Sometimes, if you’re at the ground, there will even be a ‘Kiss Cam’, which focuses on members of the crowd and asks them to display affection toward each other.

The field is oval-shaped and at its points has four vertical sticks. When the oval-shaped ball goes through the middle of the two largest sticks (the goalposts) at either end of the ground, that is called a ‘goal’. It’s worth 6 points.

If the ball passes between the largest vertical stick and a smaller vertical stick, that is called a ‘point’. Coincidentally, it’s worth 1 point. That’s how you score in football. The team with the highest score wins.

When the ball is kicked and a player catches it without it touching the ground, this is called a ‘Mark’. If your name is Mark, things can get confusing. If a player’s name is Mark, it’s even worse. What a mark, by Mark. If the player is being marked by another player named Mark, then it’s impossible to tell what’s going on:
“A mark has been taken by Mark in front of Mark. What a mark!”

If the ball is kicked and goes over the boundary line without anyone touching it, then the other team gets a ‘free kick’.

If you throw the ball, that results in a ‘free kick’ for the other team. You can only dispose of the ball by hand with a handball. This is basically punching the ball out of one hand with your other hand.

Tackles can only be from the neck down, but cannot be below the knees. If you are tackled with the ball, you have to get rid of it. If you don’t get rid of it, then you are ‘holding the ball’ and the other team gets a free kick.

This rule is one that you will never get right. Even after twenty years of experience, you will get this rule wrong, over and over again.

What Catchphrases Do I Need To Know?

  • “BALL!”
  • You scream this whenever a player holding the ball has been tackled by a member of the opposing team. Ensure you drag out the ‘A’ sound as much as possible

  • “TOO HIGH!” or “HE DUCKED!”
  • When a player is tackled above the neck, that is deemed an illegal tackle and thus is ‘too high’, however, if the player intentionally ducked to avoid the tackle and got hit too high, then you must yell ‘he ducked’

  • “LIFT”
  • ‘Lift’ is an age-old expression that you scream to tell your team they need to put a little extra effort in.

  • “You’re a JOKE, umpire!” / “Come on, Ump!”
  • You can use this ad nauseum just about any time you hear the whistle

  • “What a sausage roll!”
  • If someone kicks a particularly good goal, use the Australian rhyming slang ‘sausage roll’ to announce your excitement.

  • “KICK IT”
  • Tell the players how to play the game. They love that.

  • “HANDBALL!!!”
  • No seriously, tell the players how to play the game.

  • When the first free kick is paid, make sure you yell this out. Every one thinks it’s really funny because the game has just started and thus, he can’t have been ‘doing it all day’.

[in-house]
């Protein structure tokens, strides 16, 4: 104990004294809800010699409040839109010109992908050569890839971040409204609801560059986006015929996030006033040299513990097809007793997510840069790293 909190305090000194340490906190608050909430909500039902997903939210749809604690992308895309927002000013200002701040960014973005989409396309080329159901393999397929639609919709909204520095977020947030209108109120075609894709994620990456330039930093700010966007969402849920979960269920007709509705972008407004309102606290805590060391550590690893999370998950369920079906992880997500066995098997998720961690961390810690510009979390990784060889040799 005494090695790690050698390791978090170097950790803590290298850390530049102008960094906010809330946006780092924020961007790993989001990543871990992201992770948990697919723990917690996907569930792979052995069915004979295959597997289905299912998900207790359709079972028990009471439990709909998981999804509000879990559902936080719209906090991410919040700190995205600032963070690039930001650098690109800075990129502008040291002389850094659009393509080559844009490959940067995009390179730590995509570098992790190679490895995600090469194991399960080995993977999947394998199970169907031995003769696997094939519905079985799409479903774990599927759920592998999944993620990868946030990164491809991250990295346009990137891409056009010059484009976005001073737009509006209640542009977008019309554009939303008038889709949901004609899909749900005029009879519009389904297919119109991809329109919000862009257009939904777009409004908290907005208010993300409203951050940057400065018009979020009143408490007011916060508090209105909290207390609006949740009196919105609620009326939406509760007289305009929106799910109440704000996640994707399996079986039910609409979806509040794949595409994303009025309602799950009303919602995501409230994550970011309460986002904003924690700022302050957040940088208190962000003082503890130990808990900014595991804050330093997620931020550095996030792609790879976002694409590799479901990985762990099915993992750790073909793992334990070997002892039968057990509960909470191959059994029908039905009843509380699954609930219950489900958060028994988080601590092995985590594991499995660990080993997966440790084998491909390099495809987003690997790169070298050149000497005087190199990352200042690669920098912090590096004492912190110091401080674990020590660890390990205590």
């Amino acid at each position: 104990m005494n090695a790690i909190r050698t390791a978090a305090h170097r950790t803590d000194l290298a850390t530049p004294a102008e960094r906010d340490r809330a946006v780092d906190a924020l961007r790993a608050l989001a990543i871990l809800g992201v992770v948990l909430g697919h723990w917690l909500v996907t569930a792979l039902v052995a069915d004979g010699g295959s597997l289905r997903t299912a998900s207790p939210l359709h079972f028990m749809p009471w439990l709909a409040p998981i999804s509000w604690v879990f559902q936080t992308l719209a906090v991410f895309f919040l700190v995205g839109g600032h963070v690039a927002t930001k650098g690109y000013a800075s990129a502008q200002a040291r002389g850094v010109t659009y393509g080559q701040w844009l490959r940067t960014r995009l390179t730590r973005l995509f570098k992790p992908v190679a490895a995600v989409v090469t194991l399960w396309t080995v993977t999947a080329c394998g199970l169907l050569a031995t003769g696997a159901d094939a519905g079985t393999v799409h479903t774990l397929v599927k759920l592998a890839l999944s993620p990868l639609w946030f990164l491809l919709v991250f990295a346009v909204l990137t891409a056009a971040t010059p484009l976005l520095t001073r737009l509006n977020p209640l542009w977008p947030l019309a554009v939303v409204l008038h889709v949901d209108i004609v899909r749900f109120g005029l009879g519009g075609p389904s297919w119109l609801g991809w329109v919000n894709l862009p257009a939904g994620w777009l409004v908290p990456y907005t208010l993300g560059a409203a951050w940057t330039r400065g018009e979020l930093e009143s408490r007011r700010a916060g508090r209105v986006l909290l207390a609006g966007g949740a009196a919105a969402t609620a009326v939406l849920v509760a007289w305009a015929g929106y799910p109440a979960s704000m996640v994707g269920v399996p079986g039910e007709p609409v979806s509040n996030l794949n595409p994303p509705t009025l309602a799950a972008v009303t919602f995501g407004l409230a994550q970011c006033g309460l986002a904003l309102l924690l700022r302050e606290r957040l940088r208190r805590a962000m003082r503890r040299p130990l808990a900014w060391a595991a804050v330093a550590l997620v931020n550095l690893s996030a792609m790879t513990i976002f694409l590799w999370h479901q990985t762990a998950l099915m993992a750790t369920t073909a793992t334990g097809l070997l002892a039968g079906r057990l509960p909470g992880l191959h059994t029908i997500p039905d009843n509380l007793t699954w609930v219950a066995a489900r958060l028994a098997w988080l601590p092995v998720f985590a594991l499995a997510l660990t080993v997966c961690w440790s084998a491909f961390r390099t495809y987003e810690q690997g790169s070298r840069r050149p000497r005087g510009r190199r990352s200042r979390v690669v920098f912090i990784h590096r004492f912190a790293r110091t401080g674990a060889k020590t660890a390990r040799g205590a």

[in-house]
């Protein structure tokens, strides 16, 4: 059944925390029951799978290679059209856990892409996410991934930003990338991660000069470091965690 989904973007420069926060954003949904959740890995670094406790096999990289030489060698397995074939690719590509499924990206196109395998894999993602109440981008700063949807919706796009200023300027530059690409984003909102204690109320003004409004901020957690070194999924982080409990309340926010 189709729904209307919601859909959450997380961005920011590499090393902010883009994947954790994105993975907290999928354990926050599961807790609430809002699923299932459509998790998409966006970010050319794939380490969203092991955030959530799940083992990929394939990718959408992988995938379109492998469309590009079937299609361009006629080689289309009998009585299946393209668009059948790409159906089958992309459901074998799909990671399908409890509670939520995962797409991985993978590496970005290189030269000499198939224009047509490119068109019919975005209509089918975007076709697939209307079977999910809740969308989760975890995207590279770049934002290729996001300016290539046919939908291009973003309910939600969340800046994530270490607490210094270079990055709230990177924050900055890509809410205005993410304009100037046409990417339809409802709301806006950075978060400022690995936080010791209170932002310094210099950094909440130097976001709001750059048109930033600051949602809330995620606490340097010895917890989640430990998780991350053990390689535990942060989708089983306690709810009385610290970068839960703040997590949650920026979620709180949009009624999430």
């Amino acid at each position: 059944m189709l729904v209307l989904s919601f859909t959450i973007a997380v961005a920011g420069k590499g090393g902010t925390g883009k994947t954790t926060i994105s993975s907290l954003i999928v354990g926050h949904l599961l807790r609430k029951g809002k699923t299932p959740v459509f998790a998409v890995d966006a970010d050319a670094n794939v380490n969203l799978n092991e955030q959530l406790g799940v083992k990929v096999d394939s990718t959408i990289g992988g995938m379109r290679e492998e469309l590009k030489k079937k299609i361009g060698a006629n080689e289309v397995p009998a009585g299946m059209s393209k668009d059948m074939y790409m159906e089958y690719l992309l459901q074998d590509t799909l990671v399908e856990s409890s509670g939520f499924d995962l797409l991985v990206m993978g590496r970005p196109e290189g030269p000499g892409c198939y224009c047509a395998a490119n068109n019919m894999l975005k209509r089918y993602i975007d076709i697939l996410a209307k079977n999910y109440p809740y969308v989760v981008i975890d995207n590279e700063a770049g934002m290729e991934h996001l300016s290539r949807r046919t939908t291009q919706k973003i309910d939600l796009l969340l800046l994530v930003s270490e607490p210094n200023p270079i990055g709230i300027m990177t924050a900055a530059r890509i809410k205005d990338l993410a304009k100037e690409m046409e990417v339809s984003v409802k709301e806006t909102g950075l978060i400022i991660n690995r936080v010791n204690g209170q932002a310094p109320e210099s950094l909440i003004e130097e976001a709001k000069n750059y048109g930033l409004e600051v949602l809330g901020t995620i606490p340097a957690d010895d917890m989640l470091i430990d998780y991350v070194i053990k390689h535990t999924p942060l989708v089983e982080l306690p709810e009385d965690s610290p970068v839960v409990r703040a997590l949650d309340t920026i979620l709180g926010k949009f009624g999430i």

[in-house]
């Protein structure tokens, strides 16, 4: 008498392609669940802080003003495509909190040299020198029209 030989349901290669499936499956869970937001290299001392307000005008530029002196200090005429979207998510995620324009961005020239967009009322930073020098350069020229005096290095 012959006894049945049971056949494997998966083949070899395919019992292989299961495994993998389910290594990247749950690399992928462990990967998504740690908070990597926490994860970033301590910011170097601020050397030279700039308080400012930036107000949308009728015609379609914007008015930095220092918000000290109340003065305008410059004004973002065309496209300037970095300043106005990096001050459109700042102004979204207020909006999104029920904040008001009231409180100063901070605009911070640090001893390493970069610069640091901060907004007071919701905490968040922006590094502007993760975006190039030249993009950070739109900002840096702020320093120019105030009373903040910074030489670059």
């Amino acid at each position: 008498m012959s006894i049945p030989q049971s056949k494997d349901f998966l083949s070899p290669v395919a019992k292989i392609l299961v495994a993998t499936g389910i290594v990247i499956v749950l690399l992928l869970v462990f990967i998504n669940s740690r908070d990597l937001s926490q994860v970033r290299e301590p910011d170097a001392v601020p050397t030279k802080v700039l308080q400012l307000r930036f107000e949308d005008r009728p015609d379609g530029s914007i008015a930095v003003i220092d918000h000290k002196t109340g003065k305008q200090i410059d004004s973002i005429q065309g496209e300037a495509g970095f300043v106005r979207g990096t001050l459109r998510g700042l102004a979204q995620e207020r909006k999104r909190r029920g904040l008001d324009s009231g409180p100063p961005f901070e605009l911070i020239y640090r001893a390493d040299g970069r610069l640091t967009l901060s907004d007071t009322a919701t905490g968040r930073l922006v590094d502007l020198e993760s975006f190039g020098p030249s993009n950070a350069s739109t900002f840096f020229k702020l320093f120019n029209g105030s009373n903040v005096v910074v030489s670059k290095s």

• “He’s a hack” / “He’s a flog”
  • Use this when describing a player that you don’t particularly like. This is more disparaging than using swear words. You can also use this if your mate misses his round.

  • “Get the hair out of your eyes umpire!”
  • Scream this at umpires when they blow the whistle for a free kick. Extra points to you if they have no hair, because that’s just straight up funny.

  • “OrAzIooOO FaNtAsIaaAaAaa”
  • When Essendon Bombers player Orazio Fantasia gets the ball, at any point, you must say his name in this manner, where you randomly vocalise the different letters at different pitches. This is in honour of the great Brian Taylor, a fan favourite in the commentary box.

  • When talented small forward Eddie Betts of the Adelaide Crows is lining up for goal, this chant rings around the oval. You hold the opening ‘E’ for maximum effect.

What Does The Winner Get?

Pride. Glory. A giant Cup with their team’s name inscribed on it, individual medals and a tickertape parade through the streets. They also get to party on the Saturday night. As a general rule, the entire team turns up the day after the Grand Final avoiding sunlight and drinking as much water as possible.

How Many People Actually Watch This?

The TV audience for last year’s Grand Final was more than 6.5 million. 99,981 people attended the Grand Final in person, at the Melbourne Cricket Ground, so it is far and away the biggest event on Australia’s sporting calendar – last year’s NRL Grand Final had 83,625 attendees and the A League a respectable 41,546.

How Can I Completely Avoid The AFL Finals, Because I Hate Football

You can’t. It’s inescapable. It’s all-consuming. The best thing to do is memorise a few catchphrases, join in the festivities and, if you’re roped in to actually attending a game, you could always bring a charcuterie board to keep yourself entertained.